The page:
Matthew 3 – The Baptism of Christ

This post is part of an on-going series meant to compliment the wonderful commentary provided in D.A. Carson’s For the Love of God, Vol 1, which tracks along with the M’Cheyne reading plan.  The links to both the reading plan and a free PDF of Carson’s book are available here.



The Baptism of Christ, Andrea del Verrochio, c. 1472.  Good try, sprinkler; Jesus was immersed.

This week, as we started reading through the Scriptures for 2017, we read of Jesus’ baptism in Matthew 3.  Matthew’s Gospel focuses, from the very start, on the connection of Jesus to his Jewish roots, both through his ancestry and his fulfillment of Scripture.  Matthew 3 is important as it contains the very first action on Jesus’ part; every fulfillment and action was completed with a passive and infant Jesus.  Matthew, in chapter 3, then fast-forwards his narrative decades to the baptism of Jesus.  It is not an understatement to see the first action of this long awaited savior as important.  But why does Matthew place such importance on the baptism narrative?

  • First, it demonstrates Jesus’ identification with sinners. John is clear, the baptism that he performs is a baptism of repentance (3:2, 8, 11).  Yet Jesus comes anyway.  John understands the oddity of this, stating clearly that the roles of the two are seemingly reversed (3:14).  Jesus waves John’s concerns away.  We should not read in this an admission of guilt, but an identification with the guilty.  Jesus is not afraid to be labeled a “friend of tax collectors and sinners” (11:19).
  • Second, it demonstrates Jesus’ identification with Israel. Not only does the genealogy imply the grave importance of Jesus, but Herod’s wrath provides the opportunity for Jesus to flee to Egypt, in an apparent replay of the Exodus itself.1  The motif of Jesus-as-Israel continues here, as Jesus is baptized in the water after leaving Egypt (cf. 1 Cor 10:1-5).  Jesus, as Matthew seems to imply, is the real and true Son of God, Israel (cf. Exodus 4:22-23; Jeremiah 31:20; Isaiah 42:1ff).
  • Third, it demonstrates Jesus’ identification as the King. There is a strong connection to Psalm 2 in God’s statement “This is my beloved Son.”  Psalm 2 is an enthronement Psalm – declaring that God has put a King in Jerusalem, one who is indeed his Son.  The baptism is Jesus’ anointing with the Spirit as King.  While Herod has shown himself to be a false-pagan king, Jesus is the true King of all.
  • Fourth, it demonstrates Jesus’ identification with God. While it does not yet imply full divinity (although it hints strongly at it), the declaration that Jesus is indeed God’s Son is of vital importance.  He is God’s solution to his peoples’ plight and sin, God’s promised Messiah, God’s own specially selected King.  Although to many he seems simply a likable hometown carpenter (cf. 13:53-56; Isaiah 53:2), Jesus is the one sent from God to free his people from their bondage, the rightful King who will defeat Israel’s enemies.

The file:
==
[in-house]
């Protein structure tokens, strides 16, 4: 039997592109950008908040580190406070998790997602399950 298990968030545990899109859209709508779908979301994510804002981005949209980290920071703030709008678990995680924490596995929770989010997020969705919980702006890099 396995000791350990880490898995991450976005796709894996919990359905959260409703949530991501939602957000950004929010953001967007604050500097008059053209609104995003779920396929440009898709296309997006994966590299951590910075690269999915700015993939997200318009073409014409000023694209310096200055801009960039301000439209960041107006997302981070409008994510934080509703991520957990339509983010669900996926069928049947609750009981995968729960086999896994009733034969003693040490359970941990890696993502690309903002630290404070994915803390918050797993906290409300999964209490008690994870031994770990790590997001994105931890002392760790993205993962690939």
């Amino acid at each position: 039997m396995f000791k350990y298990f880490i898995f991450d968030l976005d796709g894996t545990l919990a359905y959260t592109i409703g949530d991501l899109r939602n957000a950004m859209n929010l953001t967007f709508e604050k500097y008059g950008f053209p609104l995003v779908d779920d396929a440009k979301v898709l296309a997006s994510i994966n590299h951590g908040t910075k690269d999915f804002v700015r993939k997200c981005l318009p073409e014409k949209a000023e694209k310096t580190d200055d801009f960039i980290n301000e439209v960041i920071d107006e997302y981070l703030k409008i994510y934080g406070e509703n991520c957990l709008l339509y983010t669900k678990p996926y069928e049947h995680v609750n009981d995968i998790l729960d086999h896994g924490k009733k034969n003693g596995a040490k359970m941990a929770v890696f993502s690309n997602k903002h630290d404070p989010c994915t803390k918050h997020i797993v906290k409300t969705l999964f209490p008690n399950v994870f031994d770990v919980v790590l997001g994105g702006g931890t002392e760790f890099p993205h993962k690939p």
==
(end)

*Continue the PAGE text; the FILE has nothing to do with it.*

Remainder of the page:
These are themes that run richly through Matthew’s Gospel, and have already made a somewhat subtle appearance in the genealogy, growing more forceful as the narrative moves forward.  It is not merely a way to cement the church’s practice of baptism to Jesus, although it helpfully does do that.  Rather, it sets the foundational themes of our baptism, but in reverse.  Jesus, in his baptism, identifies with us.  The declaration identifies him as God’s chosen King.  Our baptism, the public demonstration of our faith, identifies us with him; indeed the NT goes so far as to declare that we are in him.  His son-ship is ours; his kingdom ours, his righteousness ours.

“So let no one boast in men. For all things are yours, whether Paul or Apollos or Cephas or the world of life or death or the present or the future – all are yours, and you are Christ’s, and Christ is God’s” (1 Corinthians 3:21-23)



Interestingly, Matthew seems to place his quotation too soon (2:15), as Jesus’ return to Israel from Egypt doesn’t take place until 2:20-21.  Yet, perhaps this is inverted for a reason.  Herod, like Pharaoh before him, murders the innocent firstborn sons of the Israelites (2:16-18; cf. Exodus 1:15-22).  Israel is no longer Israel, but more like the heathen Egyptians.  Therefore, being called out of Egypt was not just literally fulfilled by returning from Israel, but it is fulfilled figuratively as Jesus flees the evil heathen King that would seek to take the firstborn’s life.  In other words, it is fulfilled even in his flight from Israel.  All the more reason to see Jesus here as the actual Israel, not the pseudo-nation, truly ruled by Rome, and under the governance of a pagan child-killing monster.